Little Mosque in the Big City

Cidu Bill on Aug 11th 2010

New Yorkers, opportunistic politicians, and the ignorant and intolerant are up in arms over plans to build a multi-story mosque just blocks from the site of the World Trade Center. Well, not a multi-story mosque exactly, more like a community center open to the public (sort of a YMMA), which includes a prayer room, but let’s not let facts get in the way of hysteria.

The two Egyptian men behind the plan say it’s meant as a statement against extremism, to bridge the gap between Muslims and non-Muslims. A Tea Party spokesman calls it a memorial to the 9/11 hijackers.

An upcoming ad campaign, to appear on New York City buses, will demand that the city prohibit the building from being constructed. The ads will show pictures of one of the planes hitting the World Trade Center.

A spokesperson for the group paying for the ads said that being allowed to run the ads is a victory for free speech and tolerance.

A victory for free speech and tolerance.

The sound you hear is George Orwell turning over in his grave.

As an American, this all disgusts me. And it’s stupid as well as wrong, because what we’re telling the Muslim world that we think of every Muslim as our enemy.

As a Jew, the fact that so many Jewish groups are joining the hysteria troubles me. And it’s stupid as well, because traditionally, when a government looks for excuses to single out and discriminate against a religious group, it tends to be the Jews. Letting hysteria decide where Muslims can’t build… is that a precedent we really want to support? Hatred of Muslims is just the flavor of the week: anti-Semitism endures.

Filed in Bill Bickel, Islam, Judaism, Muslims, New York City, discrimination, media, mosques, politics, religion | 83 responses so far

83 Responses to “Little Mosque in the Big City”

  1. paperboy Aug 11th 2010 at 02:55 pm 1

    There IS some hysteria, but why can’t the muslim group show some sympathy and understanding by locating their mosque elsewhere?

  2. Jeff Aug 11th 2010 at 03:01 pm 2

    @paperboy: How much time do you need before they can build anywhere they want? Why not show some sympathy and understanding to the peaceful Muslims (yes, there are some) who want a place of their own, in compliance with local, state and federal laws?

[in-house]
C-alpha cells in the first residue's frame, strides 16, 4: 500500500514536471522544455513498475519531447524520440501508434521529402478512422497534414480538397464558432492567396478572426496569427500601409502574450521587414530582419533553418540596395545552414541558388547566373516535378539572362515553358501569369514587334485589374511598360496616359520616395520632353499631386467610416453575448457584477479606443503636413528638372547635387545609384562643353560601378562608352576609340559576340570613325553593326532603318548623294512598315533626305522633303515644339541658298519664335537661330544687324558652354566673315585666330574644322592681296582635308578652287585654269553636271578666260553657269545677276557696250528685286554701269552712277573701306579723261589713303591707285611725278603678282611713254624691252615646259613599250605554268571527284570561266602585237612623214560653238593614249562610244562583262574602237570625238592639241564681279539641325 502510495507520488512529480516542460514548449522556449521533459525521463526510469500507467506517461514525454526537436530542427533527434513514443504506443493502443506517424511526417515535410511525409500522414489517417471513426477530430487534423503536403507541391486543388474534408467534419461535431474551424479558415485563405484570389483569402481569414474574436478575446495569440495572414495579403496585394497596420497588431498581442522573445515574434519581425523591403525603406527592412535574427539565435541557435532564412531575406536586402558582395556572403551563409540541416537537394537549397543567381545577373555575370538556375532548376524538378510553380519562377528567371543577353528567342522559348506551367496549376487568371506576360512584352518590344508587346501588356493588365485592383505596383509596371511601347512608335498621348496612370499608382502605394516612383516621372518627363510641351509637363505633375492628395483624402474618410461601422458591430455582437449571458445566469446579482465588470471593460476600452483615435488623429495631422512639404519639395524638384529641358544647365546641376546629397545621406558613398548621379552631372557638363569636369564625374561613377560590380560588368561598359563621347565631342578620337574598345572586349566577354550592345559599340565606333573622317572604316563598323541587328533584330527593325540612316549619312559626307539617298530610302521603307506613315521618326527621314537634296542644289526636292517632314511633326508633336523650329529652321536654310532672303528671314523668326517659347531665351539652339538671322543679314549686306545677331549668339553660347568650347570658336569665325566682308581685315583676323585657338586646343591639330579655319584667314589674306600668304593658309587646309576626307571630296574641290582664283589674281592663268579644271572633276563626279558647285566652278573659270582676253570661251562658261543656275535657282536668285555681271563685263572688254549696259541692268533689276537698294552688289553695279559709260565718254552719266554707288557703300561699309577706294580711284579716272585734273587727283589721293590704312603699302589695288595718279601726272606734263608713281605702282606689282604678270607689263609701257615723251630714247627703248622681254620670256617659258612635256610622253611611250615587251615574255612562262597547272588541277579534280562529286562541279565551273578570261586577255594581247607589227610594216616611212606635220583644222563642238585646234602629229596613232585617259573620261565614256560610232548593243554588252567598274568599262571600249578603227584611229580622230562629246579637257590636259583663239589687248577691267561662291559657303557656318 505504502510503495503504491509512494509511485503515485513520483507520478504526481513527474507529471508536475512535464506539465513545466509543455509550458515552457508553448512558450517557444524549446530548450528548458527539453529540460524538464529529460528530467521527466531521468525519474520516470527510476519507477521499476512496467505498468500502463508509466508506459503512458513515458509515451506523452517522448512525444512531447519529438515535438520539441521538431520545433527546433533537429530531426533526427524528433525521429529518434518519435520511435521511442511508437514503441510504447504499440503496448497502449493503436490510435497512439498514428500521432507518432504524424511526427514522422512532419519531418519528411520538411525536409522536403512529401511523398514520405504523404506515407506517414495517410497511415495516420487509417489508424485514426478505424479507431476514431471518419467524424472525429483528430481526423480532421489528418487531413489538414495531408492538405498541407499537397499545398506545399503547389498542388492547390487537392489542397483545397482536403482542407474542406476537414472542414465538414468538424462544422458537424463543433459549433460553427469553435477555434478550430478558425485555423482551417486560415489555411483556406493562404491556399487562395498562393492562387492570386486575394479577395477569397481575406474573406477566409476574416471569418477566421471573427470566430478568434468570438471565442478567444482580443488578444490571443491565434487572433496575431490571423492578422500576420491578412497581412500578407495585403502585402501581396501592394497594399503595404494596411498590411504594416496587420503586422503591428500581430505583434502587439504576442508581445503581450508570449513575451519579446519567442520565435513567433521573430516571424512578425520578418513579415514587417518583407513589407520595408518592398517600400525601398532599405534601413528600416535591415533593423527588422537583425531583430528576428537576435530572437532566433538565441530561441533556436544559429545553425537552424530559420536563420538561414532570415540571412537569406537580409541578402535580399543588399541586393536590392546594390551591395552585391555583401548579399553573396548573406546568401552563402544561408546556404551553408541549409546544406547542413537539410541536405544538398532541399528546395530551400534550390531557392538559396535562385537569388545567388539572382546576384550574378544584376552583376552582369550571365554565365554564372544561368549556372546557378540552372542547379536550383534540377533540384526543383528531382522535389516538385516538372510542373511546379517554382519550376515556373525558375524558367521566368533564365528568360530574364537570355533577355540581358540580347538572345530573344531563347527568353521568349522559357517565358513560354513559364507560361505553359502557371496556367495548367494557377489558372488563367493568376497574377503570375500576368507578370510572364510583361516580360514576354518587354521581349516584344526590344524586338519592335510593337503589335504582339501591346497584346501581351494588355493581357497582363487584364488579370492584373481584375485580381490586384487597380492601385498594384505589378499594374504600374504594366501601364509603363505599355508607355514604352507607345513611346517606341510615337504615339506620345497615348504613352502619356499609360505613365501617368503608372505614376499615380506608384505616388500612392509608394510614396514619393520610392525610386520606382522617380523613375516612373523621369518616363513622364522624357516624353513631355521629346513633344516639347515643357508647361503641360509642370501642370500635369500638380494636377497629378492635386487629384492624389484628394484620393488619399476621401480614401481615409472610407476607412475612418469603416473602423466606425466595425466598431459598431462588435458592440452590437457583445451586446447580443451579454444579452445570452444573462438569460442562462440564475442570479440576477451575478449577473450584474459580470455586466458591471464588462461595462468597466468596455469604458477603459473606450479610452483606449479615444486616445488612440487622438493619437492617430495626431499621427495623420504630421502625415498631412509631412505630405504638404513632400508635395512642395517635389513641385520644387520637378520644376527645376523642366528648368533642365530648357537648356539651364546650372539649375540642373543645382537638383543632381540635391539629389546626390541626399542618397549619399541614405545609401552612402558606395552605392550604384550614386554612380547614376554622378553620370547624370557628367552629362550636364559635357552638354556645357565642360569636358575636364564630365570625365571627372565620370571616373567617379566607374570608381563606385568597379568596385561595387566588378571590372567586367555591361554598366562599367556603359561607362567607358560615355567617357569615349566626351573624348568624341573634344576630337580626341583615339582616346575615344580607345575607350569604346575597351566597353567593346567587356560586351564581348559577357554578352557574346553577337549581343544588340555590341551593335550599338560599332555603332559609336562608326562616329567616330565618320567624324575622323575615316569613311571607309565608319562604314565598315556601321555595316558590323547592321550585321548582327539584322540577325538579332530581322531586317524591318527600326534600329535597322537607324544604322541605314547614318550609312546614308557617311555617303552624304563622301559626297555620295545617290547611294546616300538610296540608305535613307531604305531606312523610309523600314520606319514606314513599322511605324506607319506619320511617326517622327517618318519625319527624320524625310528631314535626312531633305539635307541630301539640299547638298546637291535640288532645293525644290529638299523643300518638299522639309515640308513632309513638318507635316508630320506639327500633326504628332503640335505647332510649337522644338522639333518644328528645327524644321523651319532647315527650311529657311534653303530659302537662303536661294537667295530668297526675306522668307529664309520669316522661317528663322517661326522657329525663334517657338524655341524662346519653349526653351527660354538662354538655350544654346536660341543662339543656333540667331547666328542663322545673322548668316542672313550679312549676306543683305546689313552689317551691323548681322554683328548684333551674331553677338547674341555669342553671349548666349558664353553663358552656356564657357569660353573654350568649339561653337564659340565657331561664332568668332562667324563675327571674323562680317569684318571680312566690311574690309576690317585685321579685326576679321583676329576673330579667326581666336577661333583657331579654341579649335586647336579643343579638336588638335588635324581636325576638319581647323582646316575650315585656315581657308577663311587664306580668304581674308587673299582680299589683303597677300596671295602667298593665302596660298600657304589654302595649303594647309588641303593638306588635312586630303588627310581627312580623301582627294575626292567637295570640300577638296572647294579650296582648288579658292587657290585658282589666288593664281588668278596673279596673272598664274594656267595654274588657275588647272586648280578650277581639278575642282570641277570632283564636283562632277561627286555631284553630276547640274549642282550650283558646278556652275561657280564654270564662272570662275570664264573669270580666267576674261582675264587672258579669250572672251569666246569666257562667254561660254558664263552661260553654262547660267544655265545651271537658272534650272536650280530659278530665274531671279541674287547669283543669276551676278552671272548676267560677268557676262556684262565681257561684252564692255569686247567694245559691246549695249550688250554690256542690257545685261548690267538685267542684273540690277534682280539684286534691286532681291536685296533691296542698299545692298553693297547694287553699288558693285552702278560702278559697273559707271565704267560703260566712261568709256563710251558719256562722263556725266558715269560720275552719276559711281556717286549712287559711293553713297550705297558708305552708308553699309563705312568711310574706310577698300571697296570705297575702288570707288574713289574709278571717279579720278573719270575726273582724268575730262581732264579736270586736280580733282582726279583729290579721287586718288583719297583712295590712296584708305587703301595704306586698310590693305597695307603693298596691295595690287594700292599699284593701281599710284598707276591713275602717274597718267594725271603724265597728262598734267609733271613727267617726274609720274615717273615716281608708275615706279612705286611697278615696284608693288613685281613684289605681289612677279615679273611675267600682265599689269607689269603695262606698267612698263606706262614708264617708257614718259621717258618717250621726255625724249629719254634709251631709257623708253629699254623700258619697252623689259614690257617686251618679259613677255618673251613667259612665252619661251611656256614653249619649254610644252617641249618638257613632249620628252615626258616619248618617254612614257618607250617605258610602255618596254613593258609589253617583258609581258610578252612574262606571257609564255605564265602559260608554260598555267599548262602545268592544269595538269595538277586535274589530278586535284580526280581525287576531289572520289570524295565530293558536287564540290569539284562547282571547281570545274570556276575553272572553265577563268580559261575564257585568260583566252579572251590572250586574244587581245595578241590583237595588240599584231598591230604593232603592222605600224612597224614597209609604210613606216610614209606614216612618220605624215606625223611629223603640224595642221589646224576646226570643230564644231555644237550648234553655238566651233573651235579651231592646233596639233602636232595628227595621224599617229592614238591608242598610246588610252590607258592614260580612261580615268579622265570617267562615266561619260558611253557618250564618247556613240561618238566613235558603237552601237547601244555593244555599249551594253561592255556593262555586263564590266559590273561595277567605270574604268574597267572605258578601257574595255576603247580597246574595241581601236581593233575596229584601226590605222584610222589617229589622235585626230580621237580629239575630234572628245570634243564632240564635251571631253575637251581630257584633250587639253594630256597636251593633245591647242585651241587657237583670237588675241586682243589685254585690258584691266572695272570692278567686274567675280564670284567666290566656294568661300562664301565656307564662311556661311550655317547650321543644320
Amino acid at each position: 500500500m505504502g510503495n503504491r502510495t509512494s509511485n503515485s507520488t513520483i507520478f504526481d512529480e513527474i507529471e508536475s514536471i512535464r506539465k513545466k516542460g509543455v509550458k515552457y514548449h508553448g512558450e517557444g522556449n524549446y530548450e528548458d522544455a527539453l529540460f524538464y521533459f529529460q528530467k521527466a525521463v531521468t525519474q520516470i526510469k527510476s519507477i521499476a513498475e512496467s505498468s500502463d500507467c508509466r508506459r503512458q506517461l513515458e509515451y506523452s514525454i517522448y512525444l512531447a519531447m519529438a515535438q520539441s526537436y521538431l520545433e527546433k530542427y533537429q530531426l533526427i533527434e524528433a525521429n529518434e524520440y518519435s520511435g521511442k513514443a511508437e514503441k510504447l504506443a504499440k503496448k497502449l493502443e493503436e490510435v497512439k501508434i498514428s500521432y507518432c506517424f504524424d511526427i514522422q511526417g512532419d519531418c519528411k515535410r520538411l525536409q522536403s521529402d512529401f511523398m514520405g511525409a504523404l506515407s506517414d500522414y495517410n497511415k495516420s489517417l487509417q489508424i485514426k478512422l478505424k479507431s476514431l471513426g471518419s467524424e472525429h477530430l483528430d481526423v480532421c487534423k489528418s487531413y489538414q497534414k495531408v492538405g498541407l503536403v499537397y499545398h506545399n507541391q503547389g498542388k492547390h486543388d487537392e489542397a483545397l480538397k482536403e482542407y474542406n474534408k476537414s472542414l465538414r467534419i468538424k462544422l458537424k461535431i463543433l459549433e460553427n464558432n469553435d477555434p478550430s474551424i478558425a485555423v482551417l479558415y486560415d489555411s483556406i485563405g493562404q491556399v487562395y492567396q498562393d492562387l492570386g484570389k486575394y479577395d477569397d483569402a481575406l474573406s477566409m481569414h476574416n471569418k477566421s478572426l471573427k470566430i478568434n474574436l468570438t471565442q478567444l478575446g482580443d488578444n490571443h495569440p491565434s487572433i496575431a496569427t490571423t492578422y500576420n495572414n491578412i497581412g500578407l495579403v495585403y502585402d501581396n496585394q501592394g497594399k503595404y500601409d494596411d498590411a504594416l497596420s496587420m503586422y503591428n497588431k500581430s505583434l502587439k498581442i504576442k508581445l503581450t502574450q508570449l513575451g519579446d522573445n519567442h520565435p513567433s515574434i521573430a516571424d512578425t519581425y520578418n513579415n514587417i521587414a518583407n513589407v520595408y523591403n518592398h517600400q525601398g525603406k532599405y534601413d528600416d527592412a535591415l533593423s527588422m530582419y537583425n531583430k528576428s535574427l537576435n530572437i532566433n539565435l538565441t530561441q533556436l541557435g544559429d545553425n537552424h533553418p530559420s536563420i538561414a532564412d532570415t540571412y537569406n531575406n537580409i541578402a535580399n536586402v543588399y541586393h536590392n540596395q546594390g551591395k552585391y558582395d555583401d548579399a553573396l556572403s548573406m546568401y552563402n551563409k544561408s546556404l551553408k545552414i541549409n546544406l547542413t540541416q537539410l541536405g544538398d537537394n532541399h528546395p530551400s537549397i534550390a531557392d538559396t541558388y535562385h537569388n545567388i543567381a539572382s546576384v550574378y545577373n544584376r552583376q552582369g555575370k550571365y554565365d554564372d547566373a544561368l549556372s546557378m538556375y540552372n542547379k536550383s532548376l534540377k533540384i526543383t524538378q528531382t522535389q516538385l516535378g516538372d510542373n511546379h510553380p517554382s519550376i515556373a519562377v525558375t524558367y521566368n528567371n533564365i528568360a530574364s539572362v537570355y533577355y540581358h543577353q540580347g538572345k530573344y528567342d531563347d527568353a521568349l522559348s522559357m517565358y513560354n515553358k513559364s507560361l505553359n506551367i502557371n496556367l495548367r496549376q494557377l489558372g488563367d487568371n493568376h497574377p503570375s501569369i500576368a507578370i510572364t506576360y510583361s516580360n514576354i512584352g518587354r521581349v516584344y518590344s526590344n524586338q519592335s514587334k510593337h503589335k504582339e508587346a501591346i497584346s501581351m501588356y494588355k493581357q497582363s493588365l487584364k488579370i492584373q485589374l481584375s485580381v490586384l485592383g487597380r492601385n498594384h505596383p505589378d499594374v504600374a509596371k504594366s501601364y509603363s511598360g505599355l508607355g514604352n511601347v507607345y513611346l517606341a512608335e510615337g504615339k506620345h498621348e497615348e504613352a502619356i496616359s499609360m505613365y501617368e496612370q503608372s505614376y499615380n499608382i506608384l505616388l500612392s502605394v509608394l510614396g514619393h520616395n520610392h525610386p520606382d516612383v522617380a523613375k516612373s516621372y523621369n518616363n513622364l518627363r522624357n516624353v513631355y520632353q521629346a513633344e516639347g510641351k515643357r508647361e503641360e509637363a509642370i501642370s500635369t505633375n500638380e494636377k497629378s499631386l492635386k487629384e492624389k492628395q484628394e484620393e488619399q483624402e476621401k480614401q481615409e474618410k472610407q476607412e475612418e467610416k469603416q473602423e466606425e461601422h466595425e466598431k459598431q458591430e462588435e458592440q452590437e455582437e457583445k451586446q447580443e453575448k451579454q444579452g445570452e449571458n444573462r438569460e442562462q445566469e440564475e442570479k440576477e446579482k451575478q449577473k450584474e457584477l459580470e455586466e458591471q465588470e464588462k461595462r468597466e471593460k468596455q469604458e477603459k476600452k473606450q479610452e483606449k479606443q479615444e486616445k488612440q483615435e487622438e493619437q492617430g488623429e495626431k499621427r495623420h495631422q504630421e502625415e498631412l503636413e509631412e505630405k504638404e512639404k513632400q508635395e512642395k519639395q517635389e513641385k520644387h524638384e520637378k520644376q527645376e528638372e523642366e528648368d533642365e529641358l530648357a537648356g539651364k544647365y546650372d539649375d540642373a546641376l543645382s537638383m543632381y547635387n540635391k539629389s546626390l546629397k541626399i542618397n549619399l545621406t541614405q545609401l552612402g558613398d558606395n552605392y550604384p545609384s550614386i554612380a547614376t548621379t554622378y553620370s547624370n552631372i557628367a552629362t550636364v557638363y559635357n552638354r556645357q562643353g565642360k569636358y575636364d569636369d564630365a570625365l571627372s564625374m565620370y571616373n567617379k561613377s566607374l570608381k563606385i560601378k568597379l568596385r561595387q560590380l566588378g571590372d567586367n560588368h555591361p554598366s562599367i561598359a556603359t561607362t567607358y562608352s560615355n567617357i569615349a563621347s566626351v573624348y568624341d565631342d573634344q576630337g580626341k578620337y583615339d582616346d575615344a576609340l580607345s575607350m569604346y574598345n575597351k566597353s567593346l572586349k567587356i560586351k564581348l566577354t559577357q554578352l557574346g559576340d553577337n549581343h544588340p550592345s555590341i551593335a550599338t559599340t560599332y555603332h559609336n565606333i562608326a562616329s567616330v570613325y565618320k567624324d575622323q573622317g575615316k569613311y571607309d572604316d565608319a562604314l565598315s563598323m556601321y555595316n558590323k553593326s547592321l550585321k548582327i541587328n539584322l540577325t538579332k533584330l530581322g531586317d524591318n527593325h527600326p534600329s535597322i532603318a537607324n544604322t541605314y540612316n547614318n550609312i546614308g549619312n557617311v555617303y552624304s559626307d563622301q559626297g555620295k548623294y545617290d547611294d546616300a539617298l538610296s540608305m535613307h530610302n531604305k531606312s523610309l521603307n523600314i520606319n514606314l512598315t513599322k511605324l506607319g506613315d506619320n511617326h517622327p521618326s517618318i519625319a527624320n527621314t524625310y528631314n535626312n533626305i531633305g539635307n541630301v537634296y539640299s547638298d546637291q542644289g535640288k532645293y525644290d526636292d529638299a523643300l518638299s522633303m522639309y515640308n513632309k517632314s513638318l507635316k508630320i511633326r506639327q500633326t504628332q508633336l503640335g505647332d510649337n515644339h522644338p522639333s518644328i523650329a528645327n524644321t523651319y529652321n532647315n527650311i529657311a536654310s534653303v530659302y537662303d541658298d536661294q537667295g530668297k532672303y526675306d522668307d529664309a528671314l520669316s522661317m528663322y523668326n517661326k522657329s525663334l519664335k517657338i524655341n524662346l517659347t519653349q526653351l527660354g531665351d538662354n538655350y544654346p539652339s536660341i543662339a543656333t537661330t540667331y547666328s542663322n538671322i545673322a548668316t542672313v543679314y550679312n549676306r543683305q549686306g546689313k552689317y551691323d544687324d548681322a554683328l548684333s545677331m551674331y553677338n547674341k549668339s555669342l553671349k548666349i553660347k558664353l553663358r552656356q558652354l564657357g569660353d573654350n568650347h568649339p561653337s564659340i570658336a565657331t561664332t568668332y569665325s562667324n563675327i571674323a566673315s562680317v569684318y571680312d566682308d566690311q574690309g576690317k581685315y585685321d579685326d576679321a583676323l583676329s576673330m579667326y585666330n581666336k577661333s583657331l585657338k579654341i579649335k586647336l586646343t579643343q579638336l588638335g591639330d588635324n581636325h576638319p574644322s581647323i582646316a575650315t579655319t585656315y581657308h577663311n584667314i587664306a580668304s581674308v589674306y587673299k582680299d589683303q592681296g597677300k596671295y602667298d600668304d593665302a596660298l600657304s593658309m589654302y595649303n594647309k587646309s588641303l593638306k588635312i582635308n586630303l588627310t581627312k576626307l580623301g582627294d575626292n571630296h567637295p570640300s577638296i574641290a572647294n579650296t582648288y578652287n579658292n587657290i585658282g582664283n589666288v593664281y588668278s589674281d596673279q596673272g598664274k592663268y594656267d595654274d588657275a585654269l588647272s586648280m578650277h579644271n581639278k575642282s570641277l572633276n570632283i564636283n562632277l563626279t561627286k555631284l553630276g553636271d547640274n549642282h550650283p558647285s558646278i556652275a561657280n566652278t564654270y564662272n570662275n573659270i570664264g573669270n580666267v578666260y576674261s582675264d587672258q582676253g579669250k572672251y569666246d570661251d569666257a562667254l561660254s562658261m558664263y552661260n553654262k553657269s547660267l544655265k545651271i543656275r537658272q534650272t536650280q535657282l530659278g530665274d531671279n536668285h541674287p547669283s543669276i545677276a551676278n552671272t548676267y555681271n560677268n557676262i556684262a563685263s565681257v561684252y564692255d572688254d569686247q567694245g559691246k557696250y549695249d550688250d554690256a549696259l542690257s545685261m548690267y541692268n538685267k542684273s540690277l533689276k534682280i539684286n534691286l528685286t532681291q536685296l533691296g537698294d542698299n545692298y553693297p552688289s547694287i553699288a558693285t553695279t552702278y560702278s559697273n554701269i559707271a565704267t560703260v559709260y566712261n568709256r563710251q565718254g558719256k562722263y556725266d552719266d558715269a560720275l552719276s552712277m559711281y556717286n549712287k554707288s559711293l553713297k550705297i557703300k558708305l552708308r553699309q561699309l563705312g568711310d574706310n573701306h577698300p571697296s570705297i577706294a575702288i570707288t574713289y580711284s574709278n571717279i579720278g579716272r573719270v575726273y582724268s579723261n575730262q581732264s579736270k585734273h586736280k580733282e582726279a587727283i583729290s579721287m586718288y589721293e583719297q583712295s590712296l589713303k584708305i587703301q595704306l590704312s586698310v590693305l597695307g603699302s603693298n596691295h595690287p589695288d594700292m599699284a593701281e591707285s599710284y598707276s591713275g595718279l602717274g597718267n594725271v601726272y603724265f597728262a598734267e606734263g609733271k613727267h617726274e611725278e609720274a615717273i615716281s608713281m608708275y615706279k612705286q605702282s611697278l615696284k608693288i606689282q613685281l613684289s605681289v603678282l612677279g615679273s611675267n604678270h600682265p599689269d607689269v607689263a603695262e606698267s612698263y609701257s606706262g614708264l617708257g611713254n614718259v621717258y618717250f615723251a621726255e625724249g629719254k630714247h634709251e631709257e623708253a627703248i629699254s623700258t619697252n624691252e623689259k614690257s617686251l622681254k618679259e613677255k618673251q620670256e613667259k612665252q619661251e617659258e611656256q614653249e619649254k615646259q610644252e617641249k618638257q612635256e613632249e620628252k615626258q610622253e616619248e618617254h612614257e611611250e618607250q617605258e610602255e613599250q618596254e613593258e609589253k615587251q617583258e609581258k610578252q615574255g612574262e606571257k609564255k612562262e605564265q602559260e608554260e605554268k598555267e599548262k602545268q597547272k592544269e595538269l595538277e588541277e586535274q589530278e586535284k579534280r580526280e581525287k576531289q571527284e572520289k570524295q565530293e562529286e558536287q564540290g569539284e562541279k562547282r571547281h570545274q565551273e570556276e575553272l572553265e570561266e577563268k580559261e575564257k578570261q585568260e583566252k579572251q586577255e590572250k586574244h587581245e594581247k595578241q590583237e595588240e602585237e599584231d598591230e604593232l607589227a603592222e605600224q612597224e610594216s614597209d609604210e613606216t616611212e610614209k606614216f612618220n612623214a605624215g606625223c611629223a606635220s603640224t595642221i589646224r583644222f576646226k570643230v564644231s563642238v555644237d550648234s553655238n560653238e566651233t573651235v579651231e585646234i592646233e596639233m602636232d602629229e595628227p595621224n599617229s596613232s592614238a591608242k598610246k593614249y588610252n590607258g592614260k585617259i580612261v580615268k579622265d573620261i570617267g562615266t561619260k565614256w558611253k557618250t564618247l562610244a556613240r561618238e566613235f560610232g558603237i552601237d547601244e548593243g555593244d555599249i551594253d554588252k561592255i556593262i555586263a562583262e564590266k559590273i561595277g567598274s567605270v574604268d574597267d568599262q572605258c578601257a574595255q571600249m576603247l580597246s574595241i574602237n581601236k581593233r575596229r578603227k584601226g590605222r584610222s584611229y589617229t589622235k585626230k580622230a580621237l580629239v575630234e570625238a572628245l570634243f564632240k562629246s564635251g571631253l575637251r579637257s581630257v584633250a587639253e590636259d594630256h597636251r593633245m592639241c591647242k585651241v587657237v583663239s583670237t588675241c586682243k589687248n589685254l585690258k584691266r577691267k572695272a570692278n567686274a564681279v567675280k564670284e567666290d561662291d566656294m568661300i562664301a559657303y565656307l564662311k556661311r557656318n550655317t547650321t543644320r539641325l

3. CIDU Bill Aug 11th 2010 at 03:05 pm 3

    paperboy, I agree with you. Presumably they figured the location they chose would make a positive statement about their goal of tolerance, but they didn’t quite think it through.

    Once they did choose the site, though, telling them they can’t build it because they’re Muslims is indefensible.

  4. Jeff S. Aug 11th 2010 at 03:09 pm 4

    Well hell… Why are we even letting them there Muslims even LIVE in the USA? They’s pure evil. You can tell just by looking at them, they’s planning how to kill us worse. Since they’s all on the No Fly list, rent them all boats and make them row back to Muslimland, then pay the USA the rental fees for the boats + late fees, cuz they never get things done on time.

  5. "farmerjoe" Aug 11th 2010 at 03:10 pm 5

    Don’t feed the trolls… don’t feed the trolls….

    I won’t go on about comment #1, because I believe “paperboy” is being a troll, or “devil’s advocate” if you will.

    I do fear for our nation’s future. We all get to look forward to more (and longer) wars, and more terrorism world wide because we can’t keep our crazies from feeding the fire with their crazies.

    Forget the actions of former president G. W. Bush, and the current war(s). Banning a legitimate religiously based community center is the sort of thing that will help terrorists recruit more people.

  6. BroBoCop Aug 11th 2010 at 03:14 pm 6

    I think the fact they now know the emotional effect of building in that location and are determined to do it anyway speaks more to their “goal” than their stated attempt at promoting tolerance. It’s as much a matter of being disrespectful to the victims as their right to build where they choose. Seems to me to be a thumb in the face of the families.

    Remove the religious and racial overtones: if someone chose to build a bar at the intersection where a drunk driver plowed into a school bus full of children, killing them all, I think most citizens would be upset about that. I don’t see the difference.

    My opinion, of course.

  7. Jeff S. Aug 11th 2010 at 03:14 pm 7

    Oh yeah… Sarcasm mode off. Real mode on.

    I absolutely HATE dumb Americans. I heard about this last week or so. It was on the news. I was temporarily (slightly) distressed until I heard the WHOLE story behind it. It reminded me about the headline that was “technically” correct, but completely misleading once you get the facts. The dumb Americans seem to have a knee-jerk reaction to almost everything. The truly scary part is, they can convince more rational people the knee-jerk reactions are right.

    I seriously hope they are allowed to build the YMMA.

  8. Numbat Aug 11th 2010 at 03:15 pm 8

    Anti-Semitism appears to be something which will endure until the end of time unfortunately.

    However, I think that the current antagonism towards Muslims will also continue for the foreseeable future. They have the regrettable media “bonus” of having extremist members who believe violence is necessary to illustrate the truth of their religion. This sad fact gives the media, the powers that be, the warmongers and those who just like to stir up trouble a perfect target to attack as the increased chance of a reaction will justify their self-perceived moral superiority.

  9. Cidu Bill Aug 11th 2010 at 03:21 pm 9